Sunday, May 24, 2009

Kariong Hieroglyphics

The following series of photos of the Kariong Hieroglyphics were taken on the 5th May 2003 and were the result of a couple of months of investigation into these rock carvings.

Countless websites exist to debate the authenticity of these carvings and the official and archaeological view is that they are modern day fakes and were created in the last 80 - 100 years.

Regardless of the authenticity they are still a unique and interesting part of the history of the Central Coast area and are well worth a visit.

The carvings can be accessed via the Kariong Trig point which is reached via a fire trail starting at Woy Woy Road. Once you reach the Trig the carvings are slightly further down the slope.

The carvings are situated in a steep sided crevasse between two large blocks of stone and are entered via a duck-under from the main track. This can be identified via the well worn stone at the entrance (the area gets many visitors these days).Once inside the crevasse you can see the hieroglyphs carved into both rock walls. Whoever carved these glyphs were very busy over a number of years.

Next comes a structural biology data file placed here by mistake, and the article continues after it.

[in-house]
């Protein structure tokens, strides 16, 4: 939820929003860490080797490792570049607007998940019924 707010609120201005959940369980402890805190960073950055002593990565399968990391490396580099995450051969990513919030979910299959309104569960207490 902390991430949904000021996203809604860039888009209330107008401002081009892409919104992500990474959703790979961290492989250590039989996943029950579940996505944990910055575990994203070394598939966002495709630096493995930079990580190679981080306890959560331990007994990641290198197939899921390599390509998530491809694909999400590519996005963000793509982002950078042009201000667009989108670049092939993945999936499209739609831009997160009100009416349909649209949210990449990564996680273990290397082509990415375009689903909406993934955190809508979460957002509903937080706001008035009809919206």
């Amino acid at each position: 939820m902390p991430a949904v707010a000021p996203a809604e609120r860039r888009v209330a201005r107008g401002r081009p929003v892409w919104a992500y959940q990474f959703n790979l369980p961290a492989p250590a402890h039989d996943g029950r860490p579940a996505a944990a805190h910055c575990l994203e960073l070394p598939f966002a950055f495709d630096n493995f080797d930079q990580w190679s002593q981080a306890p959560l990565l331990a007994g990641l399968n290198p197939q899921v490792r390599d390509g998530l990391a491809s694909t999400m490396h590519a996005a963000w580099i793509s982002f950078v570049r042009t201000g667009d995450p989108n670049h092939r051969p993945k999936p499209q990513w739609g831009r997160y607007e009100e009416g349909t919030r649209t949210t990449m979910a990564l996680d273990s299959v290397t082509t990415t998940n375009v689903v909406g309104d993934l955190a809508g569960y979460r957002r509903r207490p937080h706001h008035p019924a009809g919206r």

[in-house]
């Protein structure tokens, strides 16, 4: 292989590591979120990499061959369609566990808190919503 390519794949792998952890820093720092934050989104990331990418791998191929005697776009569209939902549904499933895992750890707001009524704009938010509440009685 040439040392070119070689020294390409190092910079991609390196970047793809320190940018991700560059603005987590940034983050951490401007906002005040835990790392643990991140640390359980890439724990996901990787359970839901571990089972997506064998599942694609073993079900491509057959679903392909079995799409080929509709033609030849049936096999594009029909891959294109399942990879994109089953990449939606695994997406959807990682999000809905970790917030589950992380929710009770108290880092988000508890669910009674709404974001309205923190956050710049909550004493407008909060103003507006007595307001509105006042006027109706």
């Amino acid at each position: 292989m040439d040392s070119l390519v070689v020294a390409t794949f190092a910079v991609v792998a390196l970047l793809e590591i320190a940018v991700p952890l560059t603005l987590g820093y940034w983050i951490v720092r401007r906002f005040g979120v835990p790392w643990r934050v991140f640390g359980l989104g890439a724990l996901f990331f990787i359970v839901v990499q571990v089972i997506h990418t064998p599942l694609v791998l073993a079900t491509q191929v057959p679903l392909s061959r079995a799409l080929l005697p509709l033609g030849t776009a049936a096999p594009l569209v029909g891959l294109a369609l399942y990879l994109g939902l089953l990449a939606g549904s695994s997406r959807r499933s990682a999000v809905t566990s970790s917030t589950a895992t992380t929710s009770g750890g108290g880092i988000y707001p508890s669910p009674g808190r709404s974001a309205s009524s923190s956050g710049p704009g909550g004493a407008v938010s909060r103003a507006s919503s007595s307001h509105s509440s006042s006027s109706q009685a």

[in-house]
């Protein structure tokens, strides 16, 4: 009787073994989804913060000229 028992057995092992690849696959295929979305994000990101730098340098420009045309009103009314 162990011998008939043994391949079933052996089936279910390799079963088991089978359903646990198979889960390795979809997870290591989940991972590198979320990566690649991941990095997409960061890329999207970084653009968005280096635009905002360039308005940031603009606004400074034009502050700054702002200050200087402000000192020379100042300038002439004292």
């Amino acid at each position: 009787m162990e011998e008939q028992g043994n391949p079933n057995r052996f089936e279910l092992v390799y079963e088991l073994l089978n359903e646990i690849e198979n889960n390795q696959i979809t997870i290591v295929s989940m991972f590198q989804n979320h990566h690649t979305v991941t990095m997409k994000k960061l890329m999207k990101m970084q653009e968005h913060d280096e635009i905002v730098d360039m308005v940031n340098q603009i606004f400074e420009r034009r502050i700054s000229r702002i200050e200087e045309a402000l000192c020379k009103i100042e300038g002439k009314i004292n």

At the top of the crevasse under a large rock resting across the crevasse was a hole which reportedly descends underneath the boulders to a chamber. Many have speculated on the origin of the chamber.
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  1. hi dave,
    my name's Tia. I hope you do not mind that I have used two of your photographs from this blog that I found while searching "kariong" on google. It is for a "save the sacred land at kariong" facebook group page, as a developer is trying to develop homes there so there is a campaign against this happening!
    if you have any other photos you would be happy for us to use, please contact me at
    i know i should have asked you before using them- please let me know if this isn't ok!

  2. Hi DAve,

    Great to see an accurate report on this as I've been having a good chuckle at the facebook group mentioned above. I'm okay with 'Save the interesting rock carvings' but I think 'sacred' is a very long bow to draw and potentially offensive to indigenous people.

  3. Anonymous, although my post refers to the 'heiroglyphs' at Kariong there are quite significant indigenous carvings in the vicinity and these would also be impacted by the development.